08 December 2005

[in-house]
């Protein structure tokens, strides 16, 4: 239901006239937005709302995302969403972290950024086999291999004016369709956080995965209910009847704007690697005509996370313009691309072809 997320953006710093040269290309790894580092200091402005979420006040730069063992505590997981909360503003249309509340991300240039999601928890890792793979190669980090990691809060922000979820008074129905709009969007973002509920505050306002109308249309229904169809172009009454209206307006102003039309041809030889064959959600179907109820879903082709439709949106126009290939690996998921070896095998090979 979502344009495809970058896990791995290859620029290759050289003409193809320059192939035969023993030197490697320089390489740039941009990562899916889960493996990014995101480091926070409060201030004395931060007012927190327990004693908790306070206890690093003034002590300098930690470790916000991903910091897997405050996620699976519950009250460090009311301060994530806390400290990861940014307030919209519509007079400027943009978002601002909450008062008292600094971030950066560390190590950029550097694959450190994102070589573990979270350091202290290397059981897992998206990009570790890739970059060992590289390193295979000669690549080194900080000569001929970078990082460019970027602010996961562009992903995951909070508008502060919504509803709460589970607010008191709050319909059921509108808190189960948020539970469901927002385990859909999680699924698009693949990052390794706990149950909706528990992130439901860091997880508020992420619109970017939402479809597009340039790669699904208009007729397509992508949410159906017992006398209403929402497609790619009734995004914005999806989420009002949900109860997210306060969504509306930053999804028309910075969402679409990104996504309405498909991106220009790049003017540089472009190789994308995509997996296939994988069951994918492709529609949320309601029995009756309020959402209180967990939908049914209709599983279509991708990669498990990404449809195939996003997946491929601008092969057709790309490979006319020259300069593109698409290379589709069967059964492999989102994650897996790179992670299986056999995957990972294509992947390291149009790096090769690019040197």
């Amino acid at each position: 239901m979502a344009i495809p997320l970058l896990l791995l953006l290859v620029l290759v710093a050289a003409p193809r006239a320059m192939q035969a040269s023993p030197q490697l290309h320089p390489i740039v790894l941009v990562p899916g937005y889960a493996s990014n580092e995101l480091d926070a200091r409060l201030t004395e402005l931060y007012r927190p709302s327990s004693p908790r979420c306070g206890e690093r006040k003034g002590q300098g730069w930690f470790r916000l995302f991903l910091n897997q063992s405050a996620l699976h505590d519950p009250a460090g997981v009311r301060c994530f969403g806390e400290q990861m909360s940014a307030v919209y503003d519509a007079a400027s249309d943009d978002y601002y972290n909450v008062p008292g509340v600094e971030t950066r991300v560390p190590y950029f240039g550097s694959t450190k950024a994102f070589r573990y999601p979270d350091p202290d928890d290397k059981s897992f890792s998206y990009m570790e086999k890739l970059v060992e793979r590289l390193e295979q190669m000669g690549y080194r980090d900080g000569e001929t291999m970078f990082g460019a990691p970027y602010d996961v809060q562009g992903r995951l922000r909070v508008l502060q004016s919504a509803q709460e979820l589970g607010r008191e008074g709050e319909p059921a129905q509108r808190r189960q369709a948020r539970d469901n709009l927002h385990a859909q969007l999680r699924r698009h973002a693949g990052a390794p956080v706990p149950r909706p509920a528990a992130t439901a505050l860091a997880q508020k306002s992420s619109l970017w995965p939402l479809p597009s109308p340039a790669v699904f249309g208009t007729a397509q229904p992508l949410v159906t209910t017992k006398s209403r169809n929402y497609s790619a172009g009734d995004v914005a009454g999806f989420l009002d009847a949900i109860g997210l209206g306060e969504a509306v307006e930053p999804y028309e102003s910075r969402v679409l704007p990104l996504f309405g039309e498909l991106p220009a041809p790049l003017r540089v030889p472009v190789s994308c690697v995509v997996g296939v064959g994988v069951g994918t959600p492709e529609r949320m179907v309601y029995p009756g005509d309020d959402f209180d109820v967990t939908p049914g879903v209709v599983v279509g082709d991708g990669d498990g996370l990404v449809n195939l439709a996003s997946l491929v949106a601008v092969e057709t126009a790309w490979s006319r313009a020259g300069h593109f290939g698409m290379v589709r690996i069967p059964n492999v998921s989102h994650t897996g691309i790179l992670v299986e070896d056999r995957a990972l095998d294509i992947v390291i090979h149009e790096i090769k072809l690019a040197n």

For the 25th anniversary of the death of Dorothy Day, here are two tributes. One in writing, from the editors of The New York Times, who praise Day’s “pacifism and cranky independence” as traits which survive her in the loosely-organized, but devoted, Catholic Worker’s movement, which they describe as still, truly radical, avoiding the “temporal fray…because it focuses so relentlessly on the personal and the particular.” A second tribute comes in action, and the march which started today, of 25 Christians in Day’s tradition who will walk 50 miles from Santiago, Cuba, to Guantanamo Bay to “defend human dignity” by visiting the hundreds of detainees held at the U.S. camp and to witness and bring comfort to the prisoners on hunger strike. Explained one Catholic Worker, Matthew Daloisio, “‘As a Christian, I feel compelled to reach out across national boundaries to perform one of the most basic acts of faith as described in the gospel of Matthew 25, I was in prison and you visited me.’”